Disclaimer: The articles featured on this blog have been translated from Korean and are based on Korean gaming industry standards.
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In a previous article, we talked about game localization and its importance. Localization is a process of adjusting the game content to cater to the target audience.
Today, we’ll be looking into a localization success story of Starcraft II: Wings of Liberty (Starcraft II), a PC online game from Blizzard.
#Starcraft II and the Challenges of Full Localization
When the original Starcraft came out in 1997, it reshaped the Korean game industry. Many claim that the history of Korea’s games can be divided into before Starcraft and after Starcraft, and this has been widely regarded to be true. After the release of Starcraft, internet cafes started popping up all over the country, and the foundation of professional leagues and professional gamers were cemented. This was the start of the esports we have today.
The explosive reception of Starcraft in Korea was something unprecedented, and this made Blizzard cater to Korean gamers with more care and interest. This eventually lead to their announcement of the long-waited sequel to Starcraft and their decision to fully localize the game in Korean.
But something unexpected happened after this announcement. The Starcraft communities were torn into two groups: One that welcomed the full localization and another that disagreed with this decision. Generally, when game developers announce localization plans for games, it is received with open arms. However, for Starcraft II, this was not the case.
The problem was in the fact that the original Starcraft, released in English, was a phenomenal hit in Korea. Fans felt at home with unit names and UI in English. Many didn’t want to familiarize themselves to new terms and UI. Some worried about the translation heading in a too liberal direction.
Those who supported the full localization believed this would lower the language barrier and bring in more players. They claimed that the resistance to the new Korean terms would soon pass and everyone would enjoy the game as usual.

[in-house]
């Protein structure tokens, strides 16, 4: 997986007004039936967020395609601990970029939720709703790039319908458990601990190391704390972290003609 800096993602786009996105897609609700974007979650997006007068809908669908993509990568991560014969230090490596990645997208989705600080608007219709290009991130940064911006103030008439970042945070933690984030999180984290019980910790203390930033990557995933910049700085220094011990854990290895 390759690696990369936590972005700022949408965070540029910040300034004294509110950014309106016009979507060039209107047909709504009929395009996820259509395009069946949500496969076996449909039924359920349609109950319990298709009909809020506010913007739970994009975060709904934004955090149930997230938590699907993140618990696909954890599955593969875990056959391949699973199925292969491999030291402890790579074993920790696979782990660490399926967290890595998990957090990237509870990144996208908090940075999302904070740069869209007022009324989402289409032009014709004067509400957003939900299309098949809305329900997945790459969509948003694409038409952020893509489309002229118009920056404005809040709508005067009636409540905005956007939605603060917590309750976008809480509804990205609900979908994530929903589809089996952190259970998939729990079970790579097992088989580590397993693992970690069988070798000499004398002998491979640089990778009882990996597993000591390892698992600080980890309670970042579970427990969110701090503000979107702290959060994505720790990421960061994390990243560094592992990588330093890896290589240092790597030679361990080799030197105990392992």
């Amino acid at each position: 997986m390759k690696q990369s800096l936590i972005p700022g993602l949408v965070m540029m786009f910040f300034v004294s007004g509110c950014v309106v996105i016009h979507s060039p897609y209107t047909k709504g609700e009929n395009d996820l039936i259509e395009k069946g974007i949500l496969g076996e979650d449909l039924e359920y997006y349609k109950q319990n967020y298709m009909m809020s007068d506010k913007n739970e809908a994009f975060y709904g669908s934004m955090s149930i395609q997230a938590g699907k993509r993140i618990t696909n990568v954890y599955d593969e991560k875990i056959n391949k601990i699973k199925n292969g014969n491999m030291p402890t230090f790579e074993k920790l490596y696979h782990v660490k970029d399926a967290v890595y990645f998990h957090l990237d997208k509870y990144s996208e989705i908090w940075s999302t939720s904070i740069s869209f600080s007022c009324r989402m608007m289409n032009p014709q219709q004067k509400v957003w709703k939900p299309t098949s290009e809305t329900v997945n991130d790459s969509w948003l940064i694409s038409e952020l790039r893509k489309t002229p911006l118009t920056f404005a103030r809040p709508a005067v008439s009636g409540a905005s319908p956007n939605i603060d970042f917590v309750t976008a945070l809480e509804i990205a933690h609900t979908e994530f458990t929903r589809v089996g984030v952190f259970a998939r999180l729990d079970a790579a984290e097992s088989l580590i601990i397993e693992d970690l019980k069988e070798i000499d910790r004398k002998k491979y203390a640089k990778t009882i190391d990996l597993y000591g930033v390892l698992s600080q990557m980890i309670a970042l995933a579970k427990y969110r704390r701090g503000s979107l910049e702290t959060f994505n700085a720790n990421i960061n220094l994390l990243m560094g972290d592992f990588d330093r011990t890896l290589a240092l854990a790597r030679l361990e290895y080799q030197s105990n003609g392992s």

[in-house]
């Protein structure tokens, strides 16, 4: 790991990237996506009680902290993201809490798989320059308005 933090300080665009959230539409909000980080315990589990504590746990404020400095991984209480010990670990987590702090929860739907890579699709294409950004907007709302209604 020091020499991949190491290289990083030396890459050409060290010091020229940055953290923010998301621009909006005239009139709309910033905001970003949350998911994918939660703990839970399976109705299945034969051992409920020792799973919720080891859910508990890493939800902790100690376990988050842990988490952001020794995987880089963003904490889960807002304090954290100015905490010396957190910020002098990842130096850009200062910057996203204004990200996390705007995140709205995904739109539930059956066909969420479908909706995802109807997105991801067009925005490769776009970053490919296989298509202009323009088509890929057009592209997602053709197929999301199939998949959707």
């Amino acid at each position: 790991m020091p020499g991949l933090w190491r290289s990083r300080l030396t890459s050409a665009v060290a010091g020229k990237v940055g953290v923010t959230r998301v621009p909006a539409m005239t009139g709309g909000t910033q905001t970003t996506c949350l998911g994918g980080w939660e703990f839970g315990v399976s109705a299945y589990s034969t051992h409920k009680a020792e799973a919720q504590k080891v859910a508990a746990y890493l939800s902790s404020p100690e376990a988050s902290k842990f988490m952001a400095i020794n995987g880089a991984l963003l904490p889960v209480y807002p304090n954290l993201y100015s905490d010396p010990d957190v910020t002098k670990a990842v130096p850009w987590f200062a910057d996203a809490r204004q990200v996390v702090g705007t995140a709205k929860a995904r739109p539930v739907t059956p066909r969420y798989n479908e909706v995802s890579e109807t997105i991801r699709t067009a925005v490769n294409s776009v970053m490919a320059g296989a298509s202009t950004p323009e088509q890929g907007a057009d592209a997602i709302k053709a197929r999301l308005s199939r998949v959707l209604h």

#Blizzard Confronts the Issue by Communicating with the Fans
As Blizzard’s announcement backfired, Blizzard decided to communicate with the fans. What they did was somewhat unconventional. They created an event in which fans could voice their opinion and suggest the translation. It’s very similar to what we call today, “user translation via leveraging collective intelligence.”
In 2010, not far from the release of Starcraft II, the debate subsided. Blizzard’s effort of listening to and implementing the fans’ ideas as well as maintaining their stance of Korean localization was what helped the fans have a more positive view of the whole situation.
In a poll conducted by Nate regarding Starcraft II in January 2010 (the image above), out of 2,469 participants, about 80% supported Korean localization of the game. This was a huge shift in attitude from when Blizzard first announced the Korean localization.
The quality of the Korean voice acting also helped in earning the fans’ approval. They appreciated the seamless and natural voice acting; such as the military jokes from Marines and Siege Tanks and many witty comments from other units. (Source: Namuwiki)
Did you find this article interesting? In our next article, we will be talking about voice recording of games. So stay tuned!
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